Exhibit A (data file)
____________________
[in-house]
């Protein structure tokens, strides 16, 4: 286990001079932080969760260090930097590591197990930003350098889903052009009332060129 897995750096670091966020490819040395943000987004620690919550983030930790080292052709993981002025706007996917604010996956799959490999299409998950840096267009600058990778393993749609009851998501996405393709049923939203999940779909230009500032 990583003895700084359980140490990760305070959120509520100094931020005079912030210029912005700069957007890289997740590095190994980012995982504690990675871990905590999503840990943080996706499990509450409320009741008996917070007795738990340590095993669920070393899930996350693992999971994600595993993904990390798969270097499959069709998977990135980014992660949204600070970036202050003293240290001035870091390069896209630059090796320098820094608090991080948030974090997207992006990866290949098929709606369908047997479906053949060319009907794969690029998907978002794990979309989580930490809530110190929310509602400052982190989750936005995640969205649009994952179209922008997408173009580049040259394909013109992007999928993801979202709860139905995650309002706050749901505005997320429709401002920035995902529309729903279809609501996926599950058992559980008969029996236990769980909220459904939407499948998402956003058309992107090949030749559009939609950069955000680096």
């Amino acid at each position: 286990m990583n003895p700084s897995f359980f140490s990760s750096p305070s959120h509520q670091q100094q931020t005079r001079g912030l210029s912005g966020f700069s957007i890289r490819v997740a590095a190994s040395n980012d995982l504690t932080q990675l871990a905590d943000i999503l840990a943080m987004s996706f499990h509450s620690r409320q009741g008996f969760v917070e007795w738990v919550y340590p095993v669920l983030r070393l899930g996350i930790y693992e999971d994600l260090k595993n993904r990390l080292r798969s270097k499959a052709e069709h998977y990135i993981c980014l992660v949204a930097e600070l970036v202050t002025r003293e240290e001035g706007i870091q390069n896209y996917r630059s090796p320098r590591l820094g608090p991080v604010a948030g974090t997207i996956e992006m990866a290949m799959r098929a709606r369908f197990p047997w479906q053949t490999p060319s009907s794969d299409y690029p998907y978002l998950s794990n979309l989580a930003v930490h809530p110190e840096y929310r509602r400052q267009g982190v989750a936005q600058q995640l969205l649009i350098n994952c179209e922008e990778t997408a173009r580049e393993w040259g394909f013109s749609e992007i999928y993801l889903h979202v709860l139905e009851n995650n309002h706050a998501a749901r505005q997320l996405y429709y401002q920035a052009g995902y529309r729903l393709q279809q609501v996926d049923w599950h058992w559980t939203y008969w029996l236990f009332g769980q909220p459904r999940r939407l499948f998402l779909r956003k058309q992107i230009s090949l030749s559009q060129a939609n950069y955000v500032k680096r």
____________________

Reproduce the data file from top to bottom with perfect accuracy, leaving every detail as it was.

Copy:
[in-house]
């Protein structure tokens, strides 16, 4: 286990001079932080969760260090930097590591197990930003350098889903052009009332060129 897995750096670091966020490819040395943000987004620690919550983030930790080292052709993981002025706007996917604010996956799959490999299409998950840096267009600058990778393993749609009851998501996405393709049923939203999940779909230009500032 990583003895700084359980140490990760305070959120509520100094931020005079912030210029912005700069957007890289997740590095190994980012995982504690990675871990905590999503840990943080996706499990509450409320009741008996917070007795738990340590095993669920070393899930996350693992999971994600595993993904990390798969270097499959069709998977990135980014992660949204600070970036202050003293240290001035870091390069896209630059090796320098820094608090991080948030974090997207992006990866290949098929709606369908047997479906053949060319009907794969690029998907978002794990979309989580930490809530110190929310509602400052982190989750936005995640969205649009994952179209922008997408173009580049040259394909013109992007999928993801979202709860139905995650309002706050749901505005997320429709401002920035995902529309729903279809609501996926599950058992559980008969029996236990769980909220459904939407499948998402956003058309992107090949030749559009939609950069955000680096």
């Amino acid at each position: 286990m990583n003895p700084s897995f359980f140490s990760s750096p305070s959120h509520q670091q100094q931020t005079r001079g912030l210029s912005g966020f700069s957007i890289r490819v997740a590095a190994s040395n980012d995982l504690t932080q990675l871990a905590d943000i999503l840990a943080m987004s996706f499990h509450s620690r409320q009741g008996f969760v917070e007795w738990v919550y340590p095993v669920l983030r070393l899930g996350i930790y693992e999971d994600l260090k595993n993904r990390l080292r798969s270097k499959a052709e069709h998977y990135i993981c980014l992660v949204a930097e600070l970036v202050t002025r003293e240290e001035g706007i870091q390069n896209y996917r630059s090796p320098r590591l820094g608090p991080v604010a948030g974090t997207i996956e992006m990866a290949m799959r098929a709606r369908f197990p047997w479906q053949t490999p060319s009907s794969d299409y690029p998907y978002l998950s794990n979309l989580a930003v930490h809530p110190e840096y929310r509602r400052q267009g982190v989750a936005q600058q995640l969205l649009i350098n994952c179209e922008e990778t997408a173009r580049e393993w040259g394909f013109s749609e992007i999928y993801l889903h979202v709860l139905e009851n995650n309002h706050a998501a749901r505005q997320l996405y429709y401002q920035a052009g995902y529309r729903l393709q279809q609501v996926d049923w599950h058992w559980t939203y008969w029996l236990f009332g769980q909220p459904r999940r939407l499948f998402l779909r956003k058309q992107i230009s090949l030749s559009q060129a939609n950069y955000v500032k680096r």